A Spacehab Module, a 10 x 13.5 foot pressurized laboratory is mounted in the payload bay connected by a tunnel to the shuttle mid-deck. The laboratory provides room for some 30 experiments including plant growth, materials science, microgravity, and medications. Among these experiments are an aerogel production test, the Advanced Gradient Heating Facility (AGHF), the Advanced Protein Crystallization Facility (APCF), the BIOBOX human bone and cell growth experiment, Oceaneering SPACEHAB Refrigerator Freezer (OSRF), the Vestibular Function Experiment Unit (VFEU), the Protein Crystallization Apparatus for Microgravity (PCAM), Organic Crystal Growth (OCC), and the NHK Camera.

Other Hitchhiker and GAS Experiments

In addition to the hitchhiker experiments discussed above (SEH, UVSTAR, STAR-LITE, and PANSAT) the shuttle carried the Solar Constant Experiment (SOLCON), a radiometer designed to measure solar irradiance for calibration of satellite measurements; the Cosmic Dust Aggregate experiment (CODAG) which simulates the aggregation and dynamics of dust particles during early solar system formation; and the Roach Experiment which used a camcorder to monitor the life cycle of cockroaches in space. The two Get Away Specials in addition to the two carried on IEH are the Capillary Pumped Loop (CPL) experiment to demonstrate the performance of a two-phase capillary pumped loop in space, and the Hearts in Space experiment to study why astronauts' hearts become smaller while in space.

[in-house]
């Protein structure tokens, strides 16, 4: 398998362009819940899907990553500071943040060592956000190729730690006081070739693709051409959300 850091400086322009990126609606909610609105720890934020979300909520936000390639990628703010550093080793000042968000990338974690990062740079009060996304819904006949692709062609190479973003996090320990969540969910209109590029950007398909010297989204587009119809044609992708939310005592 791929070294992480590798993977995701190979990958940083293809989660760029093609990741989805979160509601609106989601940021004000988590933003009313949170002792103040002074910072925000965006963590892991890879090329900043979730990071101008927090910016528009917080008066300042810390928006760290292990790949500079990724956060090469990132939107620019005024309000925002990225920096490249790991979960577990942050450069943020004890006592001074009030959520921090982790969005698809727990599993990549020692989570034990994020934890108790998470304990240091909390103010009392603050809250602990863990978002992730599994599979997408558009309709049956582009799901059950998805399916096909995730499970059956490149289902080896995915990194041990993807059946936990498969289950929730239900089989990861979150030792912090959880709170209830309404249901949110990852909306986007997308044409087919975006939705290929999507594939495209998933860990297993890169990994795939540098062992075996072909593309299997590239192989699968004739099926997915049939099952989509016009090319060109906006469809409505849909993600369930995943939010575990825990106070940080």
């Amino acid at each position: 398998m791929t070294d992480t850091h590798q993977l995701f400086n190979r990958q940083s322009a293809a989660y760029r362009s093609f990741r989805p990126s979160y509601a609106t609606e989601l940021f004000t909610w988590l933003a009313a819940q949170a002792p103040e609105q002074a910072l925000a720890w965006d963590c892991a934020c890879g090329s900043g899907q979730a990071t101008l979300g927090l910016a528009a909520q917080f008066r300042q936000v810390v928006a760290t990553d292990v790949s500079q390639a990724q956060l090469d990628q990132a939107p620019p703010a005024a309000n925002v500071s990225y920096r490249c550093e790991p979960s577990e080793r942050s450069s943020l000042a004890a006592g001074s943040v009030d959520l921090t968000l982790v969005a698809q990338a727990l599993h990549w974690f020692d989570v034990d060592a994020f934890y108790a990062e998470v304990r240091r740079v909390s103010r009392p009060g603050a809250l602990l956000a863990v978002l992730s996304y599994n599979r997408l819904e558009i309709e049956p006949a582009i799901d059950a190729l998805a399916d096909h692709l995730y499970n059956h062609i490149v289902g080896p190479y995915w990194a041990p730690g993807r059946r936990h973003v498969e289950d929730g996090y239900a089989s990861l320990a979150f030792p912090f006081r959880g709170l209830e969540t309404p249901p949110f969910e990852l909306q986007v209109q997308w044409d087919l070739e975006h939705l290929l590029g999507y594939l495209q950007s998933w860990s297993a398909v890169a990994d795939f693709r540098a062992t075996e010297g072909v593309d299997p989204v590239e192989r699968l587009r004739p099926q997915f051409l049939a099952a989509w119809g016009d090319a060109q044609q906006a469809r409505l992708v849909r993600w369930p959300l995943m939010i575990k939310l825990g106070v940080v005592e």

Human Crew Life Sciences

Life science experiments on the crew included experiments of the effects of space on a crew member of advanced age (77-year-old John Glenn). Studies on Glenn included wearing electrodes and ingesting a miniature thermometer to study sleep disturbances in space, giving blood and urine samples to learn about protein breakdown in space, monitoring of heart activity in microgravity, and long term effects of weightlessness on balance and muscle loss. Other astronauts also took part in some of these experiments. Additionally, Chiaki Mukai took part in a study on sleep patterns and melatonin.

John Glenn

This shuttle mission received much public attention due to the inclusion of John Glenn as payload specialist. Glenn was one of the original Mercury 7 astronauts and the first American to orbit the Earth on 20 February 1962 on the Mercury Atlas capsule Friendship 7. At 77 years of age, he becomes on this shuttle flight the oldest person to go into space.

Alternate Names

  • 25519
  • STS95

Facts in Brief

Launch Date: 1998-10-29
Launch Vehicle: Shuttle
Launch Site: Cape Canaveral, United States
Mass: 103069 kg

Funding Agency

  • NASA-Office of Space Flight (United States)


  • Planetary Science
  • Engineering
  • Life Science
  • Human Crew
  • Astronomy
  • Earth Science
  • Microgravity

Additional Information

Questions and comments about this spacecraft can be directed to: Coordinated Request and User Support Office


Related Information/Data at NSSDCA

John Glenn's Mercury flight

Other Sources of STS 95 Information/Data

STS 95 information (NASA Shuttle Web)
STS 95 information (NASA KSC)